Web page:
Plaque unveiled at Airport to mark historic Yuri Gagarin visit
Manchester Airport has today, 12th July 2011, unveiled a plaque at Terminal 3 to mark the fiftieth anniversary of a visit to Manchester by the first man in space, Russian Cosmonaut, Yuri Gagarin.
It was Gagarin's first visit outside of the so-called ‘Soviet bloc’, and at the time he was still the only human to have orbited the earth. The flight was also Gagarin's first in a British plane, and he took over the controls of the plane for a short time on the way to Manchester.
He landed at Ringway - as the airport was then known - on a specially chartered Viscount 800 aircraft belonging to BEA, one of the airlines from which T3-based British Airways was formed. Rapturous crowds of thousands who had waited in the pouring rain greeted his arrival. A huge crowd of people had pushed through the airport gates to get on to the tarmac and, as Gagarin stepped from the plane, a surge from the crowd carried him away from the party of officials waiting to meet him. The police eventually managed to force a path for Gagarin back to the jostled city representatives. Gagarin then tried to make his way to a waiting car, but was again swept up by the crowd, which this time took him away in a sea of backslapping to the far end of a hangar, far from his car. Gagarin never lost his composure, smiling and waving as he was swept around and around, finally reaching his transport. Airport officials at the time stated it was the biggest and most enthusiastic welcome ever given to anyone there.
Using photographs and historic plans of the airport, Manchester Airport historians with the help of British Airways, have pinpointed the exact location where Gagarin’s plane stopped, which is now the location of the Terminal 3 arrivals hall at the airport.
Andrew Harrison, Managing Director, Manchester Airport, said: “The airport is itself intertwined in Manchester’s rich historical tapestry, so we felt that it was important to recognise this significant event. We believe that the location where the plaque will be situated is accurate to within a matter of metres of where Mr. Gagarin first stepped on to British soil, at Manchester Airport.”
Gagarin’s visit to Manchester was prompted by an invitation from the Amalgamated Union of Foundry Workers - one of the world's largest unions, with a strong presence in the then union-strong industrial north, and whose headquarters were in Moss Side. Before he became a pilot, Gagarin was a foundry worker and the Union decided to honour his out of this world achievement by offering him honorary membership of the Union, inviting him to Manchester to present him with a medal.
Rare footage of Gagarin’s arrival has also been unveiled by space-author Francis French, originally from Manchester and now a Director at the San Diego Air & Space Museum. The footage shows Yuri Gagarin being greeted at Ringway by Fred Hollingsworth, President of the Amalgamated Union of Foundry Workers who had invited him:
The fragile film broke when it was being screened for Francis in 1987 and was restored digitally at the San Diego Air & Space Museum, as a free educational opportunity to learn more about a historic moment when East met West.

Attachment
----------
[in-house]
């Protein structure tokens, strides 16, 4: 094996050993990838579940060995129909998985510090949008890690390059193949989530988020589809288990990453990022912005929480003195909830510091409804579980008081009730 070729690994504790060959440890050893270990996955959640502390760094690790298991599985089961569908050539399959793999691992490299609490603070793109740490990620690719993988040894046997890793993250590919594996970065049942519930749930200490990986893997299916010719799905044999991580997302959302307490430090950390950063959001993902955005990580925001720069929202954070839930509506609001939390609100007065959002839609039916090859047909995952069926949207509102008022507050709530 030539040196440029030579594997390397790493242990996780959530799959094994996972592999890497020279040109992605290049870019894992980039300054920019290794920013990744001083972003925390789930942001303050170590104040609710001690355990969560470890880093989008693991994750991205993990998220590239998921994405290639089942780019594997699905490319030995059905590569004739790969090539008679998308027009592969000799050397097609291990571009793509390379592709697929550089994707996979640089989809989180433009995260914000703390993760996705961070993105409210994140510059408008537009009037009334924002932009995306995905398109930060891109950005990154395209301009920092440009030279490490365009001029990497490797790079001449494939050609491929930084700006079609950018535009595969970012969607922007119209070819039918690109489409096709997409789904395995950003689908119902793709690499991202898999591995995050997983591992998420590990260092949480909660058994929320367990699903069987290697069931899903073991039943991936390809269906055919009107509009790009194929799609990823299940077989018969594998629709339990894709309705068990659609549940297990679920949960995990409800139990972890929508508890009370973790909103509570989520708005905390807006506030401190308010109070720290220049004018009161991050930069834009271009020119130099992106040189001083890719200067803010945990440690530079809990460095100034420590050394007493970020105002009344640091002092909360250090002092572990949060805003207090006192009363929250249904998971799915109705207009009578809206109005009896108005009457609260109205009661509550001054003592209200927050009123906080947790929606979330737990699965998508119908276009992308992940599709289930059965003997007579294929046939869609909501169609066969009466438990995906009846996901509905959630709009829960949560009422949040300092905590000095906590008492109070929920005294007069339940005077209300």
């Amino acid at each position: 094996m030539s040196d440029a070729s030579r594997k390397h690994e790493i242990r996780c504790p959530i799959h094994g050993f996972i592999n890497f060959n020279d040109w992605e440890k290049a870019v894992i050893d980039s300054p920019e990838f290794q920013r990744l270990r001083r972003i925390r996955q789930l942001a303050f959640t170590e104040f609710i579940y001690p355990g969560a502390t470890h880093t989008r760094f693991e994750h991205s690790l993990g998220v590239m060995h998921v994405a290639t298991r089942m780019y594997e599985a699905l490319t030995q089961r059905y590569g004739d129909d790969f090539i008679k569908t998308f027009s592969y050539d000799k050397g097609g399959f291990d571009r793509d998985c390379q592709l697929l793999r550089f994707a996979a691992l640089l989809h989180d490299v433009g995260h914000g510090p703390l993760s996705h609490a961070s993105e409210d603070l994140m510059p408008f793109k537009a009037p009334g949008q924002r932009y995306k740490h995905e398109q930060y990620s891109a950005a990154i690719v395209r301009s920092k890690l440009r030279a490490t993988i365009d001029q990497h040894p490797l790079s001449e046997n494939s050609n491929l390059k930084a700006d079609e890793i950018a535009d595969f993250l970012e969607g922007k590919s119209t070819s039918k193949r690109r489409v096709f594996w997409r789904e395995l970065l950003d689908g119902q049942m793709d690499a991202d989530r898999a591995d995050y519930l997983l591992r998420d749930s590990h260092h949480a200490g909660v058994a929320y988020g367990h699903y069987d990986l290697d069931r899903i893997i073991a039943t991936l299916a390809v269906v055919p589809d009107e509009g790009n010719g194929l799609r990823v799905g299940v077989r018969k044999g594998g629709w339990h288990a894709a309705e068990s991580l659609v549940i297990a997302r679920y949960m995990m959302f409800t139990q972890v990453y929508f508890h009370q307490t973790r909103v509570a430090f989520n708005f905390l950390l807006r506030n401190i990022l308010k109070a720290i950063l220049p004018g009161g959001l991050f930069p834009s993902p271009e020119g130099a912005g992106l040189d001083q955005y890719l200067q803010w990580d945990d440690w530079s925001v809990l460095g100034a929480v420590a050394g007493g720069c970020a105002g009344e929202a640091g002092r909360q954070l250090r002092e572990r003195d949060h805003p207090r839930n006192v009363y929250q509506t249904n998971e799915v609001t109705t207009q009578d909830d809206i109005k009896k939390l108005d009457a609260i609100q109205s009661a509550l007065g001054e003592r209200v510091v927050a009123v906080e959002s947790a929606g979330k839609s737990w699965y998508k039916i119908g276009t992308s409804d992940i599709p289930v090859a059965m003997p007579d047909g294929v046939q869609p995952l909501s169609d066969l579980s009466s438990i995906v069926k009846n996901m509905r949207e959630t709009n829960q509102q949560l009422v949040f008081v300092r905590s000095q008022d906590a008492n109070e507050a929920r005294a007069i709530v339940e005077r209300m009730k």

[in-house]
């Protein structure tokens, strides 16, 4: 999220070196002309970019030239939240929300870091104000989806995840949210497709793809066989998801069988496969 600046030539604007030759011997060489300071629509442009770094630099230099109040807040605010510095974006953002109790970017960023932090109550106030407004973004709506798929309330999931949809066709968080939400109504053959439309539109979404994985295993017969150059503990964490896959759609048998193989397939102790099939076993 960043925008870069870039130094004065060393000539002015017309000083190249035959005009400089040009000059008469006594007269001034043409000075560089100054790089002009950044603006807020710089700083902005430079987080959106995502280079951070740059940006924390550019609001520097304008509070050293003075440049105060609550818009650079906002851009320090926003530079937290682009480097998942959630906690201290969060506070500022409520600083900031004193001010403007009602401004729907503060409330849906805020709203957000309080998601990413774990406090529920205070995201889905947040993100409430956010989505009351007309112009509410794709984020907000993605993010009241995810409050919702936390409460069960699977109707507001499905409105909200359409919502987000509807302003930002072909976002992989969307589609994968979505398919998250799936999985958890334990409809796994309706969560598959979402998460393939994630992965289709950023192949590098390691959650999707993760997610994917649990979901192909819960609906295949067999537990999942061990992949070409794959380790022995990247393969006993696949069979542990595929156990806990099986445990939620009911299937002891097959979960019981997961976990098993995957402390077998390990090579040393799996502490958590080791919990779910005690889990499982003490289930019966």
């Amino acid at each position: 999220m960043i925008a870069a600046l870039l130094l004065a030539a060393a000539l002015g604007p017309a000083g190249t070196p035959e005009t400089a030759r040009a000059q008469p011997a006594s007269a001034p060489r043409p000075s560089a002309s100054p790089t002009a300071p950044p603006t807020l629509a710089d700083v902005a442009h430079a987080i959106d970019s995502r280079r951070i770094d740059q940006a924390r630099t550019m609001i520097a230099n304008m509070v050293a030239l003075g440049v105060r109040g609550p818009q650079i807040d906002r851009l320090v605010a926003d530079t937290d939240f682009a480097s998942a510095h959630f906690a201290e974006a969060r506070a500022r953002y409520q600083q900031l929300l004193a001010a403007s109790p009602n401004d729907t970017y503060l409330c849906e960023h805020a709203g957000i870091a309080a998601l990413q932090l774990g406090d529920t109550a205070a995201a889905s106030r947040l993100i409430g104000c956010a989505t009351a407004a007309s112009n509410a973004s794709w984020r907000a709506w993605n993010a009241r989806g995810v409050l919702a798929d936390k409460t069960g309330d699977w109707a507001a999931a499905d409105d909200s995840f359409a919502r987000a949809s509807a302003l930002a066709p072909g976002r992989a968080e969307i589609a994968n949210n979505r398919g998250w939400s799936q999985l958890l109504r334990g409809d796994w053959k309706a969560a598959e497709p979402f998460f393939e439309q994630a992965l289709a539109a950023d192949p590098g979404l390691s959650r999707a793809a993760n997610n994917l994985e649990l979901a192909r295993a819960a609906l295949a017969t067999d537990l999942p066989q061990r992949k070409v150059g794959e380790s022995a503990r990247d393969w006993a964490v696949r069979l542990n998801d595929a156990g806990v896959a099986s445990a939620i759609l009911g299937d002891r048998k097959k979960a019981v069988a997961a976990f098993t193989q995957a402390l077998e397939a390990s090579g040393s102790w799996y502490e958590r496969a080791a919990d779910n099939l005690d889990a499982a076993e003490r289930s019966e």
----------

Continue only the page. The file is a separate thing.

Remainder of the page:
Commenting on the visit, Francis French, said: “The combination of Gagarin's unique achievement and the Soviets' clever publicity combined to create a welcome in Manchester that was like nothing ever seen there before. In this decade, when most people would not recognise even Neil Armstrong if they passed him by in the street, never mind any other space farer, it is hard to imagine the star quality that Gagarin carried – it had more in common with Beatlemania.
“This was about something that had never been achieved before in human history, and here was a chance to meet the man who did it. It is notable that Airport officials stated it was the biggest and most enthusiastic welcome ever given to anyone there.”
Amongst the crowds lining the streets for Gagarin's visit to Manchester back in 1961 was eight year old Jim Battle - now Councillor Jim Battle, Deputy Leader of the Council - who saw Gargarin pass by from his dad's shoulders. He said: "Yuri Gagarin was welcomed as a super hero. To see a real spaceman was breathtaking. It was really something."
An exhibition celebrating the Gagarin’s visit to the Manchester and Trafford area, with archive photography, fine art, video, Soviet space memorabilia and rarely seen artefacts from the extraordinary Cold War era in which he lived; runs until 27th August 2011 at the Waterside Arts Centre, Sale, Manchester, M33 7ZF.
The Lord Mayor of Manchester, Councillor Harry Lyons is also to host a commemorative civic event in the Banqueting Room of Manchester Town Hall at 13:00 on Tuesday 12th July.
The plaque will remain on permanent display for passengers and members of the public alike to see at Arrivals in Terminal 3.
For more information please contact the Manchester Airports Group press office on 0161 489 2700 or firstname.lastname@example.org
Published on: 12/07/2011 15:00:00